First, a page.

The Turnaround Continues at Best Buy

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Based on the stock market's reaction, you'd think that Best Buy's recent earnings report was downright terrible. The stock tumbled by as much as 10% after the company beat estimates for both revenue and profit but issued a warning regarding the negative effects of increased promotional activity during the holiday season.

The Best Buy story hasn't changed, and third-quarter results only serve to strengthen that story. In my earnings preview, I outlined three things that I'd be looking for, and Best Buy delivered on every single one of them.

Best Buy returns to growth
Companywide, Best Buy posted comparable-store sales growth of 0.3%. This compares to a decline of 5.1% in the same quarter last year, and represents huge progress for the company in a short amount of time. In the U.S., comparable-store sales rose by 1.7% compared to a decline of 4% last year, a dramatic reversal that proves that the Best Buy turnaround effort is more than just hype.

The company estimated that this measure would have been even higher, about 2%, if not for disruptions due to the continued rollout of the Windows stores. With this rollout nearly complete, further disruptions during the holiday season should be minimal.

One thing to note -- preorders for the new game consoles won't be recognized until the fourth quarter, meaning that next quarter's results should get a huge boost from the launch of the new generation of consoles.

Online sales accelerate
Best Buy has been investing in its e-commerce channel, and those investments are beginning to pay off. Online sales increased by 15.1% year over year, up from 10.3% in the same period last year. One of the reasons cited was the expansion of the ship-from-store initiative, through which online orders can be fulfilled and shipped directly from stores, increasing the amount of inventory available online. This initiative now includes more than 400 stores, up significantly from the initial test run of 50 stores.

Cost-cutting continues
Best Buy continued cutting costs in the quarter, announcing an additional $115 million in annualized cost cuts. In total, Best Buy has now eliminated $505 million in annualized costs, well on its way to the previously announced goal of $725 million.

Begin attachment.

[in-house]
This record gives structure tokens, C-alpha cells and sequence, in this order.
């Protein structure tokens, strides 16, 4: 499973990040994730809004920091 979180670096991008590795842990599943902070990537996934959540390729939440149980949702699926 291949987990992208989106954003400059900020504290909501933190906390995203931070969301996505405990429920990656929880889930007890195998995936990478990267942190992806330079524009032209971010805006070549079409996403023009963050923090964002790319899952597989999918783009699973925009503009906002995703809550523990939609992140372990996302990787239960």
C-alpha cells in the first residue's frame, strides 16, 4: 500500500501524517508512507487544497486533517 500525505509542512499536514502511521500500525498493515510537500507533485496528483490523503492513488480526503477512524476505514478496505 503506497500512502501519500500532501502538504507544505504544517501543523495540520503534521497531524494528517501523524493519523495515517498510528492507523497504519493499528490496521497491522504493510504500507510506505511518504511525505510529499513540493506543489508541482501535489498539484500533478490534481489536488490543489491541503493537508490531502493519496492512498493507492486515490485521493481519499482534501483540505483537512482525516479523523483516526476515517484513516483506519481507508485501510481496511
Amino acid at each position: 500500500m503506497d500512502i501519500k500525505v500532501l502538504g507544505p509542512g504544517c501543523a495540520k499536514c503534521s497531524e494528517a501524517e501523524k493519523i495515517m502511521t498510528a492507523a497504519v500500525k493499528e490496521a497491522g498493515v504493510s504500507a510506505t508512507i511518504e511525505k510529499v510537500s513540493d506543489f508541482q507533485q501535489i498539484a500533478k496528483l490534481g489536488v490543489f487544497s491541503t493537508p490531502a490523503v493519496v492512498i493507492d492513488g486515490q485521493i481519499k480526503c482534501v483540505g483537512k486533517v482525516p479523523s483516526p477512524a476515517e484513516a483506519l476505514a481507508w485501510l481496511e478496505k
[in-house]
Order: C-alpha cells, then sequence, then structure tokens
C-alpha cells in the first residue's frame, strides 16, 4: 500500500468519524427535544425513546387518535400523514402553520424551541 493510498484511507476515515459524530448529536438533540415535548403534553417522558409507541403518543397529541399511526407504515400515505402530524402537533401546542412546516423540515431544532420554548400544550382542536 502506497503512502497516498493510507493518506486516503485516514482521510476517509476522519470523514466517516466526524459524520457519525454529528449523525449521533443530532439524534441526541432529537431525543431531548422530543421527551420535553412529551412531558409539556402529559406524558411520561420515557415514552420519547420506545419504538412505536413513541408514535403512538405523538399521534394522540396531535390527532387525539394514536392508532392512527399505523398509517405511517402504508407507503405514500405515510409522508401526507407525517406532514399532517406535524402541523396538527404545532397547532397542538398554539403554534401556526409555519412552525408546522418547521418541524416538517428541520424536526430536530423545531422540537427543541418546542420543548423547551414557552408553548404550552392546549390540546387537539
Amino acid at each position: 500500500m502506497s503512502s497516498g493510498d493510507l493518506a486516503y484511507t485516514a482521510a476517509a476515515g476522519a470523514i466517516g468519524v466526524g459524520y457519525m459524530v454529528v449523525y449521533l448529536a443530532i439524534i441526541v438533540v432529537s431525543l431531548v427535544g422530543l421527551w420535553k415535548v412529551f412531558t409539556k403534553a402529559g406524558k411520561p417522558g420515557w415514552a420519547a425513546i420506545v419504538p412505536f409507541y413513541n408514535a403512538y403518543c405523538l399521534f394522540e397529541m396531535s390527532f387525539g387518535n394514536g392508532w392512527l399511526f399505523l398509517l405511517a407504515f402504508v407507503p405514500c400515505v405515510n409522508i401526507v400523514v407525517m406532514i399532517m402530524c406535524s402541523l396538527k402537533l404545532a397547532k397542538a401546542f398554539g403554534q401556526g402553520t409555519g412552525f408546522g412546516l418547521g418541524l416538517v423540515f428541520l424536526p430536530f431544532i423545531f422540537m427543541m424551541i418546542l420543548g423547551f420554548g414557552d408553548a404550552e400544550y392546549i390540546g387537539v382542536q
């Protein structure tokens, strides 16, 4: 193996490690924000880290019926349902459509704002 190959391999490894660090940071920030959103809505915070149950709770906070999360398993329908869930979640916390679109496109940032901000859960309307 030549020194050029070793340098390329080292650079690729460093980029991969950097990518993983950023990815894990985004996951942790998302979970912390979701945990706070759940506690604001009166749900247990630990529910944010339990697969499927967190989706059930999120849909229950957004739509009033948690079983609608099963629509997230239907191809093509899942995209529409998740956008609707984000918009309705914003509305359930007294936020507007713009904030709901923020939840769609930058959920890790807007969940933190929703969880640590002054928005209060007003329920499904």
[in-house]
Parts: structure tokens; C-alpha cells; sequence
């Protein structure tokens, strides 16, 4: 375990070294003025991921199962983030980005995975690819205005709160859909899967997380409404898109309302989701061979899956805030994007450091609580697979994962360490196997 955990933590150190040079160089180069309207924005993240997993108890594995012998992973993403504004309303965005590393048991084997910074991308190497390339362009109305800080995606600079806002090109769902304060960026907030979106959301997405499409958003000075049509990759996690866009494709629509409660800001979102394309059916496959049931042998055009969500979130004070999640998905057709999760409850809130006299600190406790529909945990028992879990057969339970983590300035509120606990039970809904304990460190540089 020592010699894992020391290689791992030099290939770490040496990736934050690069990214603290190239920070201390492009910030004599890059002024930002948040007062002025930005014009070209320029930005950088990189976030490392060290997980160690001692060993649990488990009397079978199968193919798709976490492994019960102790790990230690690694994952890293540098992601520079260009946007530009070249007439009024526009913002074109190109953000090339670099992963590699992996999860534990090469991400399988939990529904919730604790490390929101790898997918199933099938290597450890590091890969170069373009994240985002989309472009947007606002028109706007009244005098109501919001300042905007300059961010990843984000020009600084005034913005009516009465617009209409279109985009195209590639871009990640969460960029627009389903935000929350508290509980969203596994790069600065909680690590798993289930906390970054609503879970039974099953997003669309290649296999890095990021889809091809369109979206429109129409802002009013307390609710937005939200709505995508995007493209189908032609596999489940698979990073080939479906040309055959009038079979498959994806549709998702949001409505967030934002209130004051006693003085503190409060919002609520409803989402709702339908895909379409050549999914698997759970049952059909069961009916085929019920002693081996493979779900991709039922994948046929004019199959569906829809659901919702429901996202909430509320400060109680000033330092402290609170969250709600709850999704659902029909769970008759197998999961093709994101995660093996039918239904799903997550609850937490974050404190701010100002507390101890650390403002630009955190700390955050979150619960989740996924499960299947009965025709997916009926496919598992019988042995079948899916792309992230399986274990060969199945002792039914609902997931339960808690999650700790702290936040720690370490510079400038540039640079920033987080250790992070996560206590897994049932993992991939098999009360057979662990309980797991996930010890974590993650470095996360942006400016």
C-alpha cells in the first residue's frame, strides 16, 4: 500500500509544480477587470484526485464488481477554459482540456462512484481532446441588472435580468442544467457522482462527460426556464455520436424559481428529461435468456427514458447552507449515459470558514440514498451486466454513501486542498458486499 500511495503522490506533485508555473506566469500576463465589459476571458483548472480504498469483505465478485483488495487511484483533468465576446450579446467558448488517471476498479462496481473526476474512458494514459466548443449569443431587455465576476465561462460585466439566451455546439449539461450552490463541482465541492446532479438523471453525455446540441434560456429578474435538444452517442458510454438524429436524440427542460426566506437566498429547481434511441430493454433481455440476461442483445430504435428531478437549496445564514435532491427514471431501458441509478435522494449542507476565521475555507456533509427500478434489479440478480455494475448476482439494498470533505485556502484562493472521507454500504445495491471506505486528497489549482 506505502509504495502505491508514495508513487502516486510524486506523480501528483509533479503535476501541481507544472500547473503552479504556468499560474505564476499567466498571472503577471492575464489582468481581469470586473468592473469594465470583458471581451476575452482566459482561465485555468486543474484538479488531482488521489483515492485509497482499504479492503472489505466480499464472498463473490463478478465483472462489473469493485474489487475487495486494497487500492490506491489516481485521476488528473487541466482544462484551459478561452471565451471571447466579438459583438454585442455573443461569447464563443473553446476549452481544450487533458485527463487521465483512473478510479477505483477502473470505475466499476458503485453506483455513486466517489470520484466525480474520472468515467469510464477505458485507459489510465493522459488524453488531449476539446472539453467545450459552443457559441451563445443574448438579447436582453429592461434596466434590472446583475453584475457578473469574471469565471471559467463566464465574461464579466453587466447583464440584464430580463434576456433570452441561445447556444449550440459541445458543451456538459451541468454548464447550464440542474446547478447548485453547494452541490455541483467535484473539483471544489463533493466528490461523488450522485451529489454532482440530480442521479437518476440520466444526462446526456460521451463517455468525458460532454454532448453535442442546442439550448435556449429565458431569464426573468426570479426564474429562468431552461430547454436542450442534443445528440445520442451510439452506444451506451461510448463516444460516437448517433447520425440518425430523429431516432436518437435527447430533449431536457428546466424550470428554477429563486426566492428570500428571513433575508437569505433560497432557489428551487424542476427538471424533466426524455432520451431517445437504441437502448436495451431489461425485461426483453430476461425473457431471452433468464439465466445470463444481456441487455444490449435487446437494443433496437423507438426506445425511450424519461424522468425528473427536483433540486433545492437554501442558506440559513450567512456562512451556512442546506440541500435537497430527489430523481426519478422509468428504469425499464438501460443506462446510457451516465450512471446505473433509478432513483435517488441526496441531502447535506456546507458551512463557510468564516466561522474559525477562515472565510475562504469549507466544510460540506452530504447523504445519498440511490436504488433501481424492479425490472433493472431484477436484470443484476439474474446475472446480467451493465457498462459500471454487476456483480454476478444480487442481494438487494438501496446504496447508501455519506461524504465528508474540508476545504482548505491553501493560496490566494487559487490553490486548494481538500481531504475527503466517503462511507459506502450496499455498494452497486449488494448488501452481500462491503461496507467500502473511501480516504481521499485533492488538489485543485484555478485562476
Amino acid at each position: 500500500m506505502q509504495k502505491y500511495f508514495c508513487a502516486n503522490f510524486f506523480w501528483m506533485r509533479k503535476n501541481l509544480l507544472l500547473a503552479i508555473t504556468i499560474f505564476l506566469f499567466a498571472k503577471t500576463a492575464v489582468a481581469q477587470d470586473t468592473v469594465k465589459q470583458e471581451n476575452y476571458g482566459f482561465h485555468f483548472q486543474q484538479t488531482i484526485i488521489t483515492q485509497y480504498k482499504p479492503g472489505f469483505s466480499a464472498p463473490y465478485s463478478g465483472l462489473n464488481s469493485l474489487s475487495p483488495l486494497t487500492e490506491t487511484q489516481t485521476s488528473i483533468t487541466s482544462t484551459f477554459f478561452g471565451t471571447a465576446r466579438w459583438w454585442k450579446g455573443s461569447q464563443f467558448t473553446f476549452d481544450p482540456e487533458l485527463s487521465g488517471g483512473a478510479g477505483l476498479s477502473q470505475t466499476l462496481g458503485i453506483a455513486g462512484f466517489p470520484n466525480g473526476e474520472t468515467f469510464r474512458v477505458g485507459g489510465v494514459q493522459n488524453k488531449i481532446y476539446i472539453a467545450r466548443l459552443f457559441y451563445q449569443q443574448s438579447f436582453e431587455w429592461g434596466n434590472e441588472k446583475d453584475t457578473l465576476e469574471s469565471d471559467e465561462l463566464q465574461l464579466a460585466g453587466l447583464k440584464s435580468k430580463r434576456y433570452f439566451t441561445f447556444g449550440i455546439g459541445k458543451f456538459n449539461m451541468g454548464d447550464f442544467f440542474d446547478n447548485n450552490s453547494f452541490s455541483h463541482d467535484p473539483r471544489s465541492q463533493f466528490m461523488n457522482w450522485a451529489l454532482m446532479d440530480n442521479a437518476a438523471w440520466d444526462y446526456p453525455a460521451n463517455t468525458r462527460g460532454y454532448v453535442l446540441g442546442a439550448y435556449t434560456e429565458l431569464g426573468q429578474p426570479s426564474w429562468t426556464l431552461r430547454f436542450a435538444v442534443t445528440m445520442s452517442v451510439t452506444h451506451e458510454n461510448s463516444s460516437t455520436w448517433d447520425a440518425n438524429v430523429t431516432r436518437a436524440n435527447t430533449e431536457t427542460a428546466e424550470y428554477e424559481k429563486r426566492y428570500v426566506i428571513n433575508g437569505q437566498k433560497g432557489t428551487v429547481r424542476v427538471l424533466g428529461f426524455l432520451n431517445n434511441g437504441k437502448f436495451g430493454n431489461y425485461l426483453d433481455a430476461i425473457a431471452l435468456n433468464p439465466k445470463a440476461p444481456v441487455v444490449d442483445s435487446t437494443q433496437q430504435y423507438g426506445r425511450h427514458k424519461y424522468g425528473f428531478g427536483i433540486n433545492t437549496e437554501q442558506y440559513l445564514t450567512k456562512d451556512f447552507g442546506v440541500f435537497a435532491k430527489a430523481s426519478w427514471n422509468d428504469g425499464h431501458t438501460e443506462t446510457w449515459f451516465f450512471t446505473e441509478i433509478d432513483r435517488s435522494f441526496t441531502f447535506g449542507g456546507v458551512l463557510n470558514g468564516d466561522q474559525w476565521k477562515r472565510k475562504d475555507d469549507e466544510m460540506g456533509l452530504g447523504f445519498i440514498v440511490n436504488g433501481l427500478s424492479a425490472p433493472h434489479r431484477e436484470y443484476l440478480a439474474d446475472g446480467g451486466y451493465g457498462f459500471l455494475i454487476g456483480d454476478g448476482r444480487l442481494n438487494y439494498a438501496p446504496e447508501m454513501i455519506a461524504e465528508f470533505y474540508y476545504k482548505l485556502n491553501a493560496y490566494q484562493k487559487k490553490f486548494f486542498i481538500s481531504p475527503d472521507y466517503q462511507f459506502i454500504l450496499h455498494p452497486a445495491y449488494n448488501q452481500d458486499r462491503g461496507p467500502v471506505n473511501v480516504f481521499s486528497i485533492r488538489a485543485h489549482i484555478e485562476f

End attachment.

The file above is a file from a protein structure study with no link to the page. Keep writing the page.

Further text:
These cost cuts balance out some of the negative effects of price-matching and aggressive pricing in general, and although the gross margin declined in the quarter, SG&A expenses declined as well. Further cost cuts should allow Best buy to continue to make price investments while minimizing the effect on the bottom line.

Why the stock crashed
Best Buy's results were solid, but investors who sent the stock tumbling focused on a warning about the holiday season. In the company's press release, CFO Sharon McCollam stated:

But as we enter the fourth quarter, we are also highly aware of the public statements that are being made by our competitors as it relates to their promotional plans for Black Friday and the fourth quarter. We know that we will be facing an increasingly promotional environment... First and foremost, we are committed to being competitive on price. As [CEO] Hubert [Joly] mentioned, it is table stakes in our transformation. So if our competition is in fact more promotional in the fourth quarter, we will be too and that will have a negative impact on our gross margin.

The prospect of lower margins spooked investors, but lower margins have been expected for quite some time. Best Buy had previously guided for a negative 40 to 70 basis-point impact on the fourth-quarter operating margin due to various factors, and these new concerns simply tightened this range to negative 60 to 70 basis points. Very little has changed going forward, and the outsize reaction by the market is somewhat baffling.

Best Buy is certainly facing a tough retail environment this year. The company announced that it would open its doors at 6 p.m. on Thanksgiving Day, matching similar moves by other retailers. Wal-Mart  plans to open its doors at the same time, and in the week leading up to Black Friday, the company plans big deals on toys and electronics.

The Black Friday ad for Wal-Mart has already been released, and there are some outrageous deals to be had. A 32-inch HDTV will be selling for just $98, and although it's not a major brand, it should draw plenty of shoppers into stores.

Target is offering some huge deals on electronics as well. One of the company's doorbusters is a 50-inch HDTV for only $229, as well as a bunch of other deals on TVs. Target will open at 8 p.m. on Thanksgiving Day, along with the bulk of other stores, so Best Buy and Wal-Mart will have a two-hour advantage. But shoppers will go where the best deals are, and Target is certainly no slouch in that area.

The bottom line
The turnaround story at Best Buy has not changed. The company proved that it could return to growth, with comparable-store sales rising, and cost-cutting continues to make Best Buy a far leaner company than ever before. Margins will be negatively affected this holiday season due to the increased promotional activity of competitors, but much of this decline had already been guided for. Best Buy should have a strong holiday season, and those selling in the wake of this earnings report may end up regretting that decision.

Retailers breaking away from the rest of the pack
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Fool contributor Timothy Green owns shares of Best Buy. The Motley Fool has no position in any of the stocks mentioned. Try any of our Foolish newsletter services free for 30 days. We Fools may not all hold the same opinions, but we all believe that considering a diverse range of insights makes us better investors. The Motley Fool has a disclosure policy.

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